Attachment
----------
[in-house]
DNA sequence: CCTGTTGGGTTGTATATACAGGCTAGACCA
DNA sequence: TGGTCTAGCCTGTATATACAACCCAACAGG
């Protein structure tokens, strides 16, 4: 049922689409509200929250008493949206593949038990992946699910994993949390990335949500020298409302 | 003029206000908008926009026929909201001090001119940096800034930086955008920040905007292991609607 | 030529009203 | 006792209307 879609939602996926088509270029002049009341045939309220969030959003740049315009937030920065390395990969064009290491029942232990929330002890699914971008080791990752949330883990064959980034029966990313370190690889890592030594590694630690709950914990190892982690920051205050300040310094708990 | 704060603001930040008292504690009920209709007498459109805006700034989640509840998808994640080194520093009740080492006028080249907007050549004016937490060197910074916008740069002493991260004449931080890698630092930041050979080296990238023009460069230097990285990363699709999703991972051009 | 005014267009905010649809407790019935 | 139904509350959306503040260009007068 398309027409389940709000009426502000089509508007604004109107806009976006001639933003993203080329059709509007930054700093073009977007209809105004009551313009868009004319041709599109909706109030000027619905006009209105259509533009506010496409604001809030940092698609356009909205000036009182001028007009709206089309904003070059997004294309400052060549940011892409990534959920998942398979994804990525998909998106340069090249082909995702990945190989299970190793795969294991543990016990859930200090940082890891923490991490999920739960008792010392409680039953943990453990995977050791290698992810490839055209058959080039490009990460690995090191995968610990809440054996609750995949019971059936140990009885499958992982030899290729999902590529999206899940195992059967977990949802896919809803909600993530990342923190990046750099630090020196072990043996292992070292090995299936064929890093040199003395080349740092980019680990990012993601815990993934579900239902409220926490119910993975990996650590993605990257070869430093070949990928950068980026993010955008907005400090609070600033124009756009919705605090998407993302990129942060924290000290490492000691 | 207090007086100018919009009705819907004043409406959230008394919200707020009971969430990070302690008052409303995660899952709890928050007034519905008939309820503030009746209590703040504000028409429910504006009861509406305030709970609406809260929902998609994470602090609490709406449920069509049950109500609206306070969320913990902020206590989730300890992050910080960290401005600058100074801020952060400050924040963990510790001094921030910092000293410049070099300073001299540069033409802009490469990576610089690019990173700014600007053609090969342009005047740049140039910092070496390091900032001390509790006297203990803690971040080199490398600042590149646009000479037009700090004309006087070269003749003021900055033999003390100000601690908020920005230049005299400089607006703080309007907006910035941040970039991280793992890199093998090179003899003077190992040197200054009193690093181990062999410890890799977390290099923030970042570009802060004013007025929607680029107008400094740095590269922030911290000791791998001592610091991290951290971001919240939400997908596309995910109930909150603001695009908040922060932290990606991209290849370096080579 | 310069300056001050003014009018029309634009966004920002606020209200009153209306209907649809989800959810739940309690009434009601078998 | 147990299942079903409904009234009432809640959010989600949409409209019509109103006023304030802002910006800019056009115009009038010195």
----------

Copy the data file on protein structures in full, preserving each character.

[in-house]
DNA sequence: CCTGTTGGGTTGTATATACAGGCTAGACCA
DNA sequence: TGGTCTAGCCTGTATATACAACCCAACAGG
């Protein structure tokens, strides 16, 4: 049922689409509200929250008493949206593949038990992946699910994993949390990335949500020298409302 | 003029206000908008926009026929909201001090001119940096800034930086955008920040905007292991609607 | 030529009203 | 006792209307 879609939602996926088509270029002049009341045939309220969030959003740049315009937030920065390395990969064009290491029942232990929330002890699914971008080791990752949330883990064959980034029966990313370190690889890592030594590694630690709950914990190892982690920051205050300040310094708990 | 704060603001930040008292504690009920209709007498459109805006700034989640509840998808994640080194520093009740080492006028080249907007050549004016937490060197910074916008740069002493991260004449931080890698630092930041050979080296990238023009460069230097990285990363699709999703991972051009 | 005014267009905010649809407790019935 | 139904509350959306503040260009007068 398309027409389940709000009426502000089509508007604004109107806009976006001639933003993203080329059709509007930054700093073009977007209809105004009551313009868009004319041709599109909706109030000027619905006009209105259509533009506010496409604001809030940092698609356009909205000036009182001028007009709206089309904003070059997004294309400052060549940011892409990534959920998942398979994804990525998909998106340069090249082909995702990945190989299970190793795969294991543990016990859930200090940082890891923490991490999920739960008792010392409680039953943990453990995977050791290698992810490839055209058959080039490009990460690995090191995968610990809440054996609750995949019971059936140990009885499958992982030899290729999902590529999206899940195992059967977990949802896919809803909600993530990342923190990046750099630090020196072990043996292992070292090995299936064929890093040199003395080349740092980019680990990012993601815990993934579900239902409220926490119910993975990996650590993605990257070869430093070949990928950068980026993010955008907005400090609070600033124009756009919705605090998407993302990129942060924290000290490492000691 | 207090007086100018919009009705819907004043409406959230008394919200707020009971969430990070302690008052409303995660899952709890928050007034519905008939309820503030009746209590703040504000028409429910504006009861509406305030709970609406809260929902998609994470602090609490709406449920069509049950109500609206306070969320913990902020206590989730300890992050910080960290401005600058100074801020952060400050924040963990510790001094921030910092000293410049070099300073001299540069033409802009490469990576610089690019990173700014600007053609090969342009005047740049140039910092070496390091900032001390509790006297203990803690971040080199490398600042590149646009000479037009700090004309006087070269003749003021900055033999003390100000601690908020920005230049005299400089607006703080309007907006910035941040970039991280793992890199093998090179003899003077190992040197200054009193690093181990062999410890890799977390290099923030970042570009802060004013007025929607680029107008400094740095590269922030911290000791791998001592610091991290951290971001919240939400997908596309995910109930909150603001695009908040922060932290990606991209290849370096080579 | 310069300056001050003014009018029309634009966004920002606020209200009153209306209907649809989800959810739940309690009434009601078998 | 147990299942079903409904009234009432809640959010989600949409409209019509109103006023304030802002910006800019056009115009009038010195």